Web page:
The best strategy for cancer is early diagnosis and treatment
Q Our beloved old Cocker Spaniel, Gemma, is a cancer survivor. Two years ago she was diagnosed with cancer in her gums, and with determination, courage and strength, she underwent an eight-week course of radiation treatment, which was thankfully very successful.
Since the treatment, she suffers recurring infections in her mouth and her gums are very sensitive. She is treated symptomatically with antibiotics. We understand that this is a direct result of the radiation as her immune system has been compromised.
Is this common in this type of cancer and is it normal that after two years there hasn’t been any improvement? Does this mean that her immune system will never recover?
What should we be looking out for with her and her mouth, as our biggest fear is the return of the cancer?
Eileen Fraser – Fairlands, Gauteng
A Well done for going through the treatment process with Gemma. Client compliance with the recommended treatment protocol and follow-ups are critical for full recovery, and therapy monitoring in some cancer types, but also importantly, to detect early recurrence.
The “recurring infections” sound more like dental disease, which is very common in a Spaniel and might well not be due to the immune disease.
The best person to ascertain whether there is tumour regrowth, or if Gemma is suffering from the after-effects of radiation therapy, is the veterinarian who provided her treatment.
Constant check-ups and photographic recording are part of the treatment protocol, and your attending veterinarian and Gemma would benefit and appreciate a check-up.
The very word cancer frightens us all because it sounds like the end, and yet there are so many stories that tell us it’s just part of life’s journey, or even a new beginning.
The fact is that 50 per cent of dogs over the age of 10 years develop some form of cancer. The good news is that more than half of those canine cancer cases, if caught early, are curable.
People’s reactions to a pet with cancer usually fall into one of two categories. The first is denial and numbness, with total passive submission to the process, and the second is complete involvement and awareness of the journey and the process. A good balance between the two is probably the answer. There is so much knowledge and information available regarding cancer types and treatments that you have to be careful not to let your own emotions as an owner interfere with the treatment and advice given. Always act in the best interests of the patient.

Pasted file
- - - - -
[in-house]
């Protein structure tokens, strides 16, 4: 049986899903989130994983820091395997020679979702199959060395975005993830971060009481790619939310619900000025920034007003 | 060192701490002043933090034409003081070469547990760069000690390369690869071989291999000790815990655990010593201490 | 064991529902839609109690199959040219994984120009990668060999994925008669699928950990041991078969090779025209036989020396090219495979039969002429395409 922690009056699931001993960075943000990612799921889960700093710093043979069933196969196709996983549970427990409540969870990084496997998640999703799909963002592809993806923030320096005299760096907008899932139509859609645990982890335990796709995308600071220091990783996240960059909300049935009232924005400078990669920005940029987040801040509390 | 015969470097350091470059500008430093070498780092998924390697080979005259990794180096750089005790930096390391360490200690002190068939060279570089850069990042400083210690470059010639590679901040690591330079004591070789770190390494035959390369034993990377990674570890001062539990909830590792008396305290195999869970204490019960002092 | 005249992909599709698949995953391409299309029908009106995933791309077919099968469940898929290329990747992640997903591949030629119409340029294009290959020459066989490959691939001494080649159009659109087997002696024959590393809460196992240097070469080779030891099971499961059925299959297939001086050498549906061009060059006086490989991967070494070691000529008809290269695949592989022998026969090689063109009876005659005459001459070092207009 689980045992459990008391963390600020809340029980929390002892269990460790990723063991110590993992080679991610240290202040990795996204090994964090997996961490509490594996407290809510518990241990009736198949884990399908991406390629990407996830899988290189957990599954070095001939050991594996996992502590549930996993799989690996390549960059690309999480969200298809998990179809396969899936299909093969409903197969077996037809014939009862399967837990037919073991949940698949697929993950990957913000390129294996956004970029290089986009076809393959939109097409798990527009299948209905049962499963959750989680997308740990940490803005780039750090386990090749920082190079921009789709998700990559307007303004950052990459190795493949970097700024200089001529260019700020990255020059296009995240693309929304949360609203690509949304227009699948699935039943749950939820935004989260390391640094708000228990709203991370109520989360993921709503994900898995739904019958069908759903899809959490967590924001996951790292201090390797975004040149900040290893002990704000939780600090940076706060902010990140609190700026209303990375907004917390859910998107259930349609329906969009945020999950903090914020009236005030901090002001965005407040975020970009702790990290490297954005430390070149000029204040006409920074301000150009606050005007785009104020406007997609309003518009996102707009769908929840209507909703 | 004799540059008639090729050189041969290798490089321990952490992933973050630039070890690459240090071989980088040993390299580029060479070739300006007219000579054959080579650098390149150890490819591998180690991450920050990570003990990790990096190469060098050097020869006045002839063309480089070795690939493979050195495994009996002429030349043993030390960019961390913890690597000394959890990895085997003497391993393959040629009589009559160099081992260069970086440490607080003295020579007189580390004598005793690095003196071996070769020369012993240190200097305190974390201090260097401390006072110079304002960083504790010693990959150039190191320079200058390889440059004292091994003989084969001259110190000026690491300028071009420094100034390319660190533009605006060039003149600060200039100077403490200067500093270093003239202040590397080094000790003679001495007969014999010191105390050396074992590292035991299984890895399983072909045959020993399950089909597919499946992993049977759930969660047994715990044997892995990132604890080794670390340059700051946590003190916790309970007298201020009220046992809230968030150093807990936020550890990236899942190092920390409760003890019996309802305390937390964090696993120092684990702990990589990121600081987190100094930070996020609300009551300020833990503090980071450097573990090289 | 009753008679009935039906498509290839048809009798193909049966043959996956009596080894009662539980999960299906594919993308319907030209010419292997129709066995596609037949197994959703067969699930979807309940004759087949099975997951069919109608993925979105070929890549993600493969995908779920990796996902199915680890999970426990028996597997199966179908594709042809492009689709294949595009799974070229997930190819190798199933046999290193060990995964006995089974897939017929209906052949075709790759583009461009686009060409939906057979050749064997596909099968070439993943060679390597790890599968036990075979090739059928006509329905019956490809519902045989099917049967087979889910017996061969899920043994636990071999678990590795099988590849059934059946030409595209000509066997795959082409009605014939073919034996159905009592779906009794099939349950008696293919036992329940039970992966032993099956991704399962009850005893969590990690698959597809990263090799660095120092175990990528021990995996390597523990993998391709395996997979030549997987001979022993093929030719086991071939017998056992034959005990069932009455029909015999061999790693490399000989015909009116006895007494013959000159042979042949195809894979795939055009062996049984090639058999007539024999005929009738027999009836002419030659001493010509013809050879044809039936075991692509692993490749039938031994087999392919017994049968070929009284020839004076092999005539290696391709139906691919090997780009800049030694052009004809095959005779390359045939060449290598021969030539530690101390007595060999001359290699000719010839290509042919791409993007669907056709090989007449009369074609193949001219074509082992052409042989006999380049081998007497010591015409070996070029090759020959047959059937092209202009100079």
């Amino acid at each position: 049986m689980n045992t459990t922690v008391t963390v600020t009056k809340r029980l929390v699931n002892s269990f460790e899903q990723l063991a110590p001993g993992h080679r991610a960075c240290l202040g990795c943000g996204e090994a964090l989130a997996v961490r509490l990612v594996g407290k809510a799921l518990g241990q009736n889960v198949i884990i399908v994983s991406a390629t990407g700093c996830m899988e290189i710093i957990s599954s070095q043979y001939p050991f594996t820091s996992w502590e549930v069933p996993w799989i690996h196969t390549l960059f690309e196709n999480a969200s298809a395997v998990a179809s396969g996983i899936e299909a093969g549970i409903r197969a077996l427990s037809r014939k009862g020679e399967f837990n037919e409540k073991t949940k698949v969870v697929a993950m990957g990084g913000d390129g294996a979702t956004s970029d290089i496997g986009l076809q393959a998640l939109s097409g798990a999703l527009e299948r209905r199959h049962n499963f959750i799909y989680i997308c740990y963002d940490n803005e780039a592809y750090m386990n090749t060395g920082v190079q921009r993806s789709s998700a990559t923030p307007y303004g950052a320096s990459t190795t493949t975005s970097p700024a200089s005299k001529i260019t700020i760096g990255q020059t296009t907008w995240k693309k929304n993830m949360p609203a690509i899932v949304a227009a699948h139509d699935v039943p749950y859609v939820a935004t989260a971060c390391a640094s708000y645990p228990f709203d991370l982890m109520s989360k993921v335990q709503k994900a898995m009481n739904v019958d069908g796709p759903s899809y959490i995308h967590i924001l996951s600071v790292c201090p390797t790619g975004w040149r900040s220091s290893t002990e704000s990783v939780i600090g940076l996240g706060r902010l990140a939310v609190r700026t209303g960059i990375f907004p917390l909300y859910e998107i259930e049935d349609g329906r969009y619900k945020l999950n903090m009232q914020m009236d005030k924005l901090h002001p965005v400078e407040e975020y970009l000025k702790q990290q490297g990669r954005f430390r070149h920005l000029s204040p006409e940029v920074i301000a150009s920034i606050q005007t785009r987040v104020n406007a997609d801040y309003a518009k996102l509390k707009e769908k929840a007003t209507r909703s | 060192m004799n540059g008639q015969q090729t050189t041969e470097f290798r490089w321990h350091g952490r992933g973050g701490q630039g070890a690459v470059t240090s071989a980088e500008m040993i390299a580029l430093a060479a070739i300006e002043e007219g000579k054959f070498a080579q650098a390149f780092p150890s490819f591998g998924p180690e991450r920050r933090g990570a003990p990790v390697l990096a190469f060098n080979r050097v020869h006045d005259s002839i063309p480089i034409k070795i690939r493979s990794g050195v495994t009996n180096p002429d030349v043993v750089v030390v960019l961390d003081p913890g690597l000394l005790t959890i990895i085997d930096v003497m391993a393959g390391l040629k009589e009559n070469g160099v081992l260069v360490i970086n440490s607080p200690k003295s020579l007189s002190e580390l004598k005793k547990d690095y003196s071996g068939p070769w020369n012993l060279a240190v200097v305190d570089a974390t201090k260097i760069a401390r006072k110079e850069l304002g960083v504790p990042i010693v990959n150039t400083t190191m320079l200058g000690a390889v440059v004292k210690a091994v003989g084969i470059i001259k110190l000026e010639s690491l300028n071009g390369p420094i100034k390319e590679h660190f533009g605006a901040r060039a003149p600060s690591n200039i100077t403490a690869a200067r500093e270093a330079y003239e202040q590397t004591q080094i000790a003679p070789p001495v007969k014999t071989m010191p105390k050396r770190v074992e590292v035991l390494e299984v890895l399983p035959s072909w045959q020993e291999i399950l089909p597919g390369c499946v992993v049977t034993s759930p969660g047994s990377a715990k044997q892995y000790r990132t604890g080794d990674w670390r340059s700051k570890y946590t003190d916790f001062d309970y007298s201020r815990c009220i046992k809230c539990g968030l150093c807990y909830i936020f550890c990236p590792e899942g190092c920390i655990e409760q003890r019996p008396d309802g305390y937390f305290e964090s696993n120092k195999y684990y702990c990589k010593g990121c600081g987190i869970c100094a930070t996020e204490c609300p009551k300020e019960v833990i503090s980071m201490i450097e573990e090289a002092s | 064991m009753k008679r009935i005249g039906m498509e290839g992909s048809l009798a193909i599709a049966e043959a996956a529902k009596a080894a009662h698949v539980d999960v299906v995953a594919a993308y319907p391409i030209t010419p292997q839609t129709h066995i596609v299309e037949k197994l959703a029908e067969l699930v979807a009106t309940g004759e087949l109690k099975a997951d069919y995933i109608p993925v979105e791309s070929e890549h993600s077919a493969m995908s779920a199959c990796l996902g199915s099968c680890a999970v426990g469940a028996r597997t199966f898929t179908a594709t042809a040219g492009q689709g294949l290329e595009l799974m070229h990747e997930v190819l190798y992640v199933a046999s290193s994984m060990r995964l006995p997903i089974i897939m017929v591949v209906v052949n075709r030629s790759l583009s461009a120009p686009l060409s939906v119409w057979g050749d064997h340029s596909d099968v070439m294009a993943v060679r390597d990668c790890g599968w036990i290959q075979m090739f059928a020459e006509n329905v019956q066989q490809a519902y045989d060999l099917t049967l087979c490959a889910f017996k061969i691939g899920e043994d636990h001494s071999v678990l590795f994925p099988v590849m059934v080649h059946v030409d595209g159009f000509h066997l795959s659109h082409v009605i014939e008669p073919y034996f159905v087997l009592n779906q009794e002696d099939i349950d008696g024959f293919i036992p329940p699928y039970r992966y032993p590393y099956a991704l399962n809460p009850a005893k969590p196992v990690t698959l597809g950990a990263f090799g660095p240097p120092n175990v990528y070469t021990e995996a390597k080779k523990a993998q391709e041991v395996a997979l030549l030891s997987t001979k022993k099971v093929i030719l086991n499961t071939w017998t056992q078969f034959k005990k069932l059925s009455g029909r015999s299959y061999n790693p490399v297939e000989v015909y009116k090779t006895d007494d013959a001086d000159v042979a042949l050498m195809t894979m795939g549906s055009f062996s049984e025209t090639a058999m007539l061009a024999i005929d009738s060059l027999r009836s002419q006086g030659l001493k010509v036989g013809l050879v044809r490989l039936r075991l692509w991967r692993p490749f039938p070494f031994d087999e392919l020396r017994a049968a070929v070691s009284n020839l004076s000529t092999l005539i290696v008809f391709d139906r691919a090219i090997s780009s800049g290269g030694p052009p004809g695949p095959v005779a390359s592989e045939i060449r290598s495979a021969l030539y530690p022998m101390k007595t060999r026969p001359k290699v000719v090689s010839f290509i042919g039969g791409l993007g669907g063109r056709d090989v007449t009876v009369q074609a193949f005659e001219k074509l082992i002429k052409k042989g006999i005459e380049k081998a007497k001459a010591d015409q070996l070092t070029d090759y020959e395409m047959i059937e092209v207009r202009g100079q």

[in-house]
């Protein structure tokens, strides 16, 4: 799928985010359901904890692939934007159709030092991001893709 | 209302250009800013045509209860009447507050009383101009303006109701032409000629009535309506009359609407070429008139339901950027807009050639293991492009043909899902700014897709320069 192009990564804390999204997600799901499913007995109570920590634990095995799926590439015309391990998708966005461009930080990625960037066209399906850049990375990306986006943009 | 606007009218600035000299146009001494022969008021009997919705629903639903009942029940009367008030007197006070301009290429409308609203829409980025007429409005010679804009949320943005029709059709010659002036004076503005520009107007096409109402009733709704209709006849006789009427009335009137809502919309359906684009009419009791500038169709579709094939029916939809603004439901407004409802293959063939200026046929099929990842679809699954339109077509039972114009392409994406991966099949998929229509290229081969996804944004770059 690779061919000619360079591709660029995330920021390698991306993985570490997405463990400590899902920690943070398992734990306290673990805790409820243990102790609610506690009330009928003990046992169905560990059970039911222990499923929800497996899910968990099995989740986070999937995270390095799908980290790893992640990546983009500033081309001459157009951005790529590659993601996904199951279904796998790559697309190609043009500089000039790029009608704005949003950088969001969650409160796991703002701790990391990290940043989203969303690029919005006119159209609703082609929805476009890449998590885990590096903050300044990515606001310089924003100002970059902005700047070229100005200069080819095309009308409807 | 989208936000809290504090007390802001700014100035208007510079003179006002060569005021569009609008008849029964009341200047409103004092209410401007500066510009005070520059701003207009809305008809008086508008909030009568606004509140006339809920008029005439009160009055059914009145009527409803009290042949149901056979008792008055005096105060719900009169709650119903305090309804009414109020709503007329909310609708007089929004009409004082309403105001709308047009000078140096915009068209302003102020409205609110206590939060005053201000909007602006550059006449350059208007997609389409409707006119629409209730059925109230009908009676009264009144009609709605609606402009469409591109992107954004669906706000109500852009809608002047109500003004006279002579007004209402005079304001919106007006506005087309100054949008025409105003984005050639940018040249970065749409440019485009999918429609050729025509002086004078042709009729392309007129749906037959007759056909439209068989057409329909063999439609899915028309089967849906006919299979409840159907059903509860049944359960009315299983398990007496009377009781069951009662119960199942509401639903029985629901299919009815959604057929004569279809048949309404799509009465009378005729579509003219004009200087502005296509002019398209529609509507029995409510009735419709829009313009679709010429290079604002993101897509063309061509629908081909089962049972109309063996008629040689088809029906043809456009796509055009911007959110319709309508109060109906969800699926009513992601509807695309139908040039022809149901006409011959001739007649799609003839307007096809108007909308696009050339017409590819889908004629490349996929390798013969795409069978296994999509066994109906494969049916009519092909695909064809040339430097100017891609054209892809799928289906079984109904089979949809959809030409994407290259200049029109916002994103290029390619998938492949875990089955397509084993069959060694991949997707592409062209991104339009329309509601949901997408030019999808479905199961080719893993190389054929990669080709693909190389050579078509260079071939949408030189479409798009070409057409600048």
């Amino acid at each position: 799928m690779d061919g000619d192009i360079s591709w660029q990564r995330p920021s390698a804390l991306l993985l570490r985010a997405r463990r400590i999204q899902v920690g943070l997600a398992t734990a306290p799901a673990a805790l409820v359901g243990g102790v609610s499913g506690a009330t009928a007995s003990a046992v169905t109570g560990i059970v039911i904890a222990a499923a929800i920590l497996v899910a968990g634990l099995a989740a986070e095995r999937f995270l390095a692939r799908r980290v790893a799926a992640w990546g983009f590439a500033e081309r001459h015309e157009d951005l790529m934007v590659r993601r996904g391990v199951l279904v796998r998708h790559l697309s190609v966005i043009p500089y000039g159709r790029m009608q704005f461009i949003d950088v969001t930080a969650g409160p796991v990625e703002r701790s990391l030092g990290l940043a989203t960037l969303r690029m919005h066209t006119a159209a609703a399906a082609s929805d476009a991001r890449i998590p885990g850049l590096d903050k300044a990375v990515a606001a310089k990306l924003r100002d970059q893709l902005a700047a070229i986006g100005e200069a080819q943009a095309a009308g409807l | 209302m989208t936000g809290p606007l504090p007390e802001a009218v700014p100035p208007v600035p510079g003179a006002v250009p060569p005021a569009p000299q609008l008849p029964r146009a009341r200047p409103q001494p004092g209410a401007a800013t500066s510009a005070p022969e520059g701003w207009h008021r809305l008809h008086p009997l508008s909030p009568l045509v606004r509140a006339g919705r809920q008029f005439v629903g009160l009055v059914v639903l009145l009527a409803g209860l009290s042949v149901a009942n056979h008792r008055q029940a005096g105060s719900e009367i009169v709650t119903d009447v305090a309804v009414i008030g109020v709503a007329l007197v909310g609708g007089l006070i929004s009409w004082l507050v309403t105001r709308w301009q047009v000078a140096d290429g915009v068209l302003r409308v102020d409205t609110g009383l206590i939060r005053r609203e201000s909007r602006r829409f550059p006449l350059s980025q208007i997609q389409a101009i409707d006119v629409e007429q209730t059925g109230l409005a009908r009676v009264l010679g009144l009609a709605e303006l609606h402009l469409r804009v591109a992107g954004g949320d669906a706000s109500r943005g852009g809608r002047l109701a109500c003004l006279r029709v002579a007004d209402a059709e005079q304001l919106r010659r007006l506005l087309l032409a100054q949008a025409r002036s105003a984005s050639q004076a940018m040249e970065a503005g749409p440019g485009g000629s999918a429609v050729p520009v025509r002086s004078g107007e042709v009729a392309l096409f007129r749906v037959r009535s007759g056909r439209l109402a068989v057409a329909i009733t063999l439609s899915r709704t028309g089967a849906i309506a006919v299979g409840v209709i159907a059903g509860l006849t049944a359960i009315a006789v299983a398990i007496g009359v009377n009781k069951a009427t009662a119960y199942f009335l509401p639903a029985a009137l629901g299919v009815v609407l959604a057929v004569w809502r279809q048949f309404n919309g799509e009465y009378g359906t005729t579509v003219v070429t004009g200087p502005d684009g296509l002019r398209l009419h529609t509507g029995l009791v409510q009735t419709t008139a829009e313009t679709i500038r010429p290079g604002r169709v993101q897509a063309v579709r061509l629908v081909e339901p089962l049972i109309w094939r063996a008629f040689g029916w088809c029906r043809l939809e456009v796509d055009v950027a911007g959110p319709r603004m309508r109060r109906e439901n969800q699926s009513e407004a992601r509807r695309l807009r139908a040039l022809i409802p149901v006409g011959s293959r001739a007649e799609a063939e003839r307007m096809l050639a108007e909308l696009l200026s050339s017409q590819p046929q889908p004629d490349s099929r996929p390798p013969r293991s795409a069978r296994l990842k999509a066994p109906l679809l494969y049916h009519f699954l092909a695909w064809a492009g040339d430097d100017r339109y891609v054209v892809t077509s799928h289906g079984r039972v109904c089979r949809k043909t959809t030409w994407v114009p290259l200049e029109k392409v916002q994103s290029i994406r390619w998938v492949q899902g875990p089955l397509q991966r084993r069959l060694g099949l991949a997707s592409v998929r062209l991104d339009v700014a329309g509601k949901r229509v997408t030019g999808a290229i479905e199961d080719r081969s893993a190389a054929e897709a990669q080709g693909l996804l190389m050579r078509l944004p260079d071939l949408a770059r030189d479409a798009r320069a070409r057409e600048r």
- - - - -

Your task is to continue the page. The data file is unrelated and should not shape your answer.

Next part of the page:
Either way, veterinarians are trained to follow a logical diagnostic process to “stage” the cancer. Some lumps and bumps are so familiar that knowing immediately what type it is and how it behaves or is treated, is simple. Other lumps and bumps are more invasive and spread to surgically inaccessible places. They would require other forms of treatment such as radiation, chemo or immunotherapy.
The chance of cancer increases with age and is more prevalent in certain breeds. Simply spaying a bitch before her first season decreases the chance of breast cancer over eight times. Good oral care decreases the chance of oral cancer.
The best strategy for cancer is early diagnosis and treatment, which will lead to a 60 percent cure rate. Cancer patients left too late will have months, not years, to live. Gone are the days of “let’s wait and see if it gets bigger!” Veterinary oncology has developed in leaps and bounds in the last 20 years, alongside cancer treatment in humans. Costs aside, there is no reason why your pet cannot receive the best care available.
ALWAYS ACT IN THE BEST INTEREST OF THE PATIENT
Cost, time, commitment and the likelihood of a positive outcome all influence your decision as a pet owner. Breathe and stay calm, and understand that the diagnostic process, extensive testing and investigative testing are necessary in some forms of cancer. This is to enable you to make an informed decision with your veterinarian on what the best option is for a pain-free, comfortable life for your dog.
So take heart in the fact that there are many very successful cancer treatment options and that even if your pet has a more serious type of cancer, you can rest assured that veterinarians and staff can keep a pet pain-free and comfortable for as long as is humanely possible.